Tag Archives: Charlaine Harris

Programming Highlights; May 14, 2010

Tune in to some great content from today on BlogTalkRadio.
*Please note that all show times are listed in EST time.
Today’s Programming Highlights:

charlaineharris-scroller1At 11:30 AM True-Blood.net hosts Melissa Lowrey and Liz Henderson welcome Charlaine Harris, mega-selling author of The Southern Vampire Mysteries, featuring Sookie Stackhouse—upon which HBO’s True Blood is based. Charlaine will chat about her latest Sookie novel.

tonyshaloub-scroller At 1 PM Monk star Tony Shaloub drops in on Milling About host Robin Milling to dish about his role opposite Anthony LaPaglia in the Broadway revival of the screwball comedy Lend Me a Tenor, which opened last month and has been nominated for three Tony Awards.

generalplatt-scrollerAt 6 PM Host Janice Malone lets it all hang out with General Larry Platt, the 63-year-old civil-rights activist who—this winter on American Idol—tapped into the sentiments of countless Americans with Pants on the Ground, his poppin’ protest against the ulta-low trousers look. Continue reading

It’s A Rich Edition of ‘The Mix’

As the adage goes, you can never be too rich or too thin.

And while we can’t vouch for the weights of this week’s Daily Mix guests, we can tell you that they’ve been blessed with riches of one sort or another.

You’ll learn, for instance:

—Why Land of the Lost director Brad Silberling says of his $20 million-a-flick star, Will Farrell, “He has absolutely no self-confidence.”

CAPTION: “They need something they can relate to or dance to,” Evelyn (above) tells us of pleasing the public with her wealth of disco picks.

“They need something they can dance to,” Evelyn (above) tells us of pleasing the public with her wealth of disco picks.

—Why Evelyn Champagne King says she loves all her hit songs equally.

—Why Rich Girl co-writer John Oates needs to take a break from working with fellow multi-platinum-sell- ing pop icon Daryl Hall.

—Why Tori Spelling – whose late dad, Aaron Spelling, was worth an estimated $500 million – says her kids are papar- azzi hounds.

—Why New York Times No. 1 bestselling author Charlaine Harris tells us she didn’t want to use the term “pulsating rod” in her work.

—Why funny lady Samaria Graham says of her grandma, “I don’t know what size her chest was. Maybe a triple, quadruple Q.”

So don’t miss The Mix, hosted by everyone’s favorite pod jockey, Shaun Daily, tonight – and every Monday – at 9 p.m. ET!

To tune in, click here.


‘True Blood’ Author Charlaine Harris: My Vampires Are Also a Metaphor for Racial Integration

When Charlaine Harris discusses racial integration in our nation’s public-school system, she knows whence she speaks.

Because during the late ‘60s, at the height of that social experiment, the gothic scribe was a high school student in the tiny town of Tunica, Miss.

CAPTION: “It was a very turbulent and unpleasant time,” Charlaine (above) tells us of her bussed-in classmate days.

“It was a very turbulent and unpleasant time,” Charlaine (above) tells us of her bussed-in classmate days.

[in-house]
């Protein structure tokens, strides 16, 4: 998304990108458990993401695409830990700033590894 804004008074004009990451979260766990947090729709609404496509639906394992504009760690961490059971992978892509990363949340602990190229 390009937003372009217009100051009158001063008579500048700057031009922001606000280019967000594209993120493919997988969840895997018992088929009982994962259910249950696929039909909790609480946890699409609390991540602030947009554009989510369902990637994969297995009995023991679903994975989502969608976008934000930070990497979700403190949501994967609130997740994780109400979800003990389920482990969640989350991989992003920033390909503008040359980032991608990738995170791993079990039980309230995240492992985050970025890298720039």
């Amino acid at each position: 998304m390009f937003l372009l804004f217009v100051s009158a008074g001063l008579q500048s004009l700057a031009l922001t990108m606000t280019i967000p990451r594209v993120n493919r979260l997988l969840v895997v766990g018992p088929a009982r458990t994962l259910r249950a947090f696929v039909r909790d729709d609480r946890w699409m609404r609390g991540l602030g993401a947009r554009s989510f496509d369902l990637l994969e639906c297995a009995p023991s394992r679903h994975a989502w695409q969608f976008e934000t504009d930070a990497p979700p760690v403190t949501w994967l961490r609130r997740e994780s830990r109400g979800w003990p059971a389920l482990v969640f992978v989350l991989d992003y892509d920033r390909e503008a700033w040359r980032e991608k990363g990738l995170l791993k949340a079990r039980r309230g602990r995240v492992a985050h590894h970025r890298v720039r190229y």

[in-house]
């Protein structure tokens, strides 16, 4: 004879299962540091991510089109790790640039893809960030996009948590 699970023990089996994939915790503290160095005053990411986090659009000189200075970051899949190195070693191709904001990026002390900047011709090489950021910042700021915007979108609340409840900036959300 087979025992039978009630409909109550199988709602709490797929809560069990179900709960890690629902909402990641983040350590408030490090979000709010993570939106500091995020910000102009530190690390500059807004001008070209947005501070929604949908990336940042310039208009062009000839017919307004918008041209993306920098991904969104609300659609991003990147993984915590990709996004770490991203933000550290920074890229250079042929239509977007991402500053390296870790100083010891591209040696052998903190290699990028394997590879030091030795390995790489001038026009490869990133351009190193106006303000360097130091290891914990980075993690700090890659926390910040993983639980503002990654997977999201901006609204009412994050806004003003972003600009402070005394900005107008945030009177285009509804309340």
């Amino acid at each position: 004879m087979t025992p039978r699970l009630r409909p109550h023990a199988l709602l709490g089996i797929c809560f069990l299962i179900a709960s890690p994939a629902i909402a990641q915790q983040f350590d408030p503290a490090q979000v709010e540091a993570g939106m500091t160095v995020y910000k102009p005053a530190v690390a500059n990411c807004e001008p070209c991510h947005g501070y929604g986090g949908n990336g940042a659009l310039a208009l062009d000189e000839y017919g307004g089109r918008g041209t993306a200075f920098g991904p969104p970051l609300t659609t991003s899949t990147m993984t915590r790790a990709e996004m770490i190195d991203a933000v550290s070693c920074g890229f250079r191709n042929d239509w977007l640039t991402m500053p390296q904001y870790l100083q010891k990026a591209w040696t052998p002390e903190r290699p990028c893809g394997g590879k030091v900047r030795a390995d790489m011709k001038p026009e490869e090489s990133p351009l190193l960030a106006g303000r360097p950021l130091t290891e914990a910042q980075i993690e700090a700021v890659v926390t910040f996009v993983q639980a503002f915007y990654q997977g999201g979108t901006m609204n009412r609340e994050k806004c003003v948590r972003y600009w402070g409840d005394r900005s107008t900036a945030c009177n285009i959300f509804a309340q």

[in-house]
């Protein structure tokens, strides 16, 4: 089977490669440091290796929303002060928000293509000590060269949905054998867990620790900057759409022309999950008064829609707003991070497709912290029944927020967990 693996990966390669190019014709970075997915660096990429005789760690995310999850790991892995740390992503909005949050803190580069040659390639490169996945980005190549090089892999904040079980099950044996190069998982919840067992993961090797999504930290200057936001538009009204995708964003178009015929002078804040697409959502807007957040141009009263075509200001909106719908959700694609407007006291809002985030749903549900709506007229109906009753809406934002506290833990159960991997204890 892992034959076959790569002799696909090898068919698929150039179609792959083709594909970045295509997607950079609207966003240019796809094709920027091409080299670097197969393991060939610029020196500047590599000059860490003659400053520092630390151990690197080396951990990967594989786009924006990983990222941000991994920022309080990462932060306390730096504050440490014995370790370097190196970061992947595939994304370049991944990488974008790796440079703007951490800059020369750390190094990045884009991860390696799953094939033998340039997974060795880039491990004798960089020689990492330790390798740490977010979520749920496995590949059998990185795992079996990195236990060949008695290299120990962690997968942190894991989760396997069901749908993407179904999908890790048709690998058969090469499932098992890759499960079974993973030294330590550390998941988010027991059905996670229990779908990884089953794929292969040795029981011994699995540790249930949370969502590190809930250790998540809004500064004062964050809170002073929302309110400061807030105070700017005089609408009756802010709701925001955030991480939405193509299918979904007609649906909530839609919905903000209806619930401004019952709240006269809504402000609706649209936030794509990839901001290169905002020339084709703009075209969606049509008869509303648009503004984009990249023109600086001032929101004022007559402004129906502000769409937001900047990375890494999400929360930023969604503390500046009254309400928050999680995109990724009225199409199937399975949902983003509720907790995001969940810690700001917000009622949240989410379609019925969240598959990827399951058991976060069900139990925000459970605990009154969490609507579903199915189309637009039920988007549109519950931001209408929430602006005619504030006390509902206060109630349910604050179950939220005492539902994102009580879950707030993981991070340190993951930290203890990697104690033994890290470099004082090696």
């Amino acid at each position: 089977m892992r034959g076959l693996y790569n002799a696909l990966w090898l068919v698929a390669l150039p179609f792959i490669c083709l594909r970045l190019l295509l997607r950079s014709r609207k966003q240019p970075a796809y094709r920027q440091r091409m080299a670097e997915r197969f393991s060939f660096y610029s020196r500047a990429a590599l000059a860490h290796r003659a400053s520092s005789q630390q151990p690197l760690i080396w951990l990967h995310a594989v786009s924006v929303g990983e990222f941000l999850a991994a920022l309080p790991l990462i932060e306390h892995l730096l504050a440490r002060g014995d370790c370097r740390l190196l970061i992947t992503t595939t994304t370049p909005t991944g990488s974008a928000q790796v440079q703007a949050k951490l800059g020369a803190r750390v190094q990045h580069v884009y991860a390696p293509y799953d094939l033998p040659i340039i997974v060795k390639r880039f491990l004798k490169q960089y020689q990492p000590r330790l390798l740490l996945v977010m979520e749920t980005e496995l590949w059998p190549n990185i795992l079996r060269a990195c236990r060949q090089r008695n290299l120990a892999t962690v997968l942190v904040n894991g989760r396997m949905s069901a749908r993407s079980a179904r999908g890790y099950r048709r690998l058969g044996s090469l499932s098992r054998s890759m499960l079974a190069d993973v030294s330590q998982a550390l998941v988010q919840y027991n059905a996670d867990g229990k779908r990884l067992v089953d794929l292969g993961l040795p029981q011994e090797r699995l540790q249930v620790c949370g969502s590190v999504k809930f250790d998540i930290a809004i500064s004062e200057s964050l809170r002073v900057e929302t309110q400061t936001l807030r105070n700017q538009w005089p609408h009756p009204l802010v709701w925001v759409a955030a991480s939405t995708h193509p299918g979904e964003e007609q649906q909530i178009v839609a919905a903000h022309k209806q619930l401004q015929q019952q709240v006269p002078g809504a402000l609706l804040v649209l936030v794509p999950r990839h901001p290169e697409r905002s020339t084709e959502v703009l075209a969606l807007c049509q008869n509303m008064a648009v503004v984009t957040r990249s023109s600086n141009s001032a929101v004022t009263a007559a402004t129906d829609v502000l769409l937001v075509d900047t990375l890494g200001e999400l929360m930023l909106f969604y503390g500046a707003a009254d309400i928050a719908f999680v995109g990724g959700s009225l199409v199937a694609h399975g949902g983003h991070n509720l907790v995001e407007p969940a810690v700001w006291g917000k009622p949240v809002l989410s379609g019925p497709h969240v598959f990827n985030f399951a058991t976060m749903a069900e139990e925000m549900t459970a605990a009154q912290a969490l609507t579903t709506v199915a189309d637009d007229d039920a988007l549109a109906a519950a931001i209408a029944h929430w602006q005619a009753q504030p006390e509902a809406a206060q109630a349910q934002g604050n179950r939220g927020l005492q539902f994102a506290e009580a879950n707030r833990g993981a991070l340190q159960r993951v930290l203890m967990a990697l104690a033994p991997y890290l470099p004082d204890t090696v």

Now she reveals on Dr. Blogstein’s Radio Happy Hour that the integration she witnessed serves as a meta- phor for the vampires in her bestselling Southern Vampire Mystery series, which  is the basis for the hit HBO series True Blood.

“The scenario of the vampire trying to assimilate into the community – you’ve said in other interviews that, in writing it, you thought of gays and the struggle that they’re going through,” inquires host Dr. Blogstein during the 25- minute interview.

“But, growing up in the South, how much did the Civil Rights movement and the way blacks are treated work its way into the scenario?” he continues.

“To an incredible extent. Because my high school class was the first integrated class in history, in my county,” Charlaine responds.

“It was a very difficult, scary time. I grew up in Mississippi and it was full of change and full of uncertainty.  And yet, long overdue.

“We weren’t sure if there would be violence. We weren’t sure that everything would go peacefully,” continues Charlaine, before telling listeners that she was a senior when the integration got under way.

“They allowed two black kids to – it must’ve been horrible for them – come over and attended school their senior year at our school,” adds Charlaine, whose latest Southern Vampire novel (featuring, as always, heroine Sookie Stackhouse) is titled Dead and Gone.

“And, honestly, I don’t know how they lived through it. Not that any- body threatened them – that I knew of – but it must’ve been so incredibly tense.”

The 57-year-old mom also discusses how she came to master erotic mom- ents in her work.

“The first time I tried it – a full sex scene – was in the first Sookie book, about nine years ago.  And I rewrote it several times because I want- ed to catch her awkwardness. This was her first sexual experience and yet I wanted it to be the complete sexual experience,” Charlaine explains.

“I didn’t want to resort to the stereotypical romance novel euphem- isms, like ‘pulsating rod’ and stuff like that. And yet I didn’t want to be crude. So it took a lot of thought and it took me a long time.”

To hear Charlaine’s full interview, click here.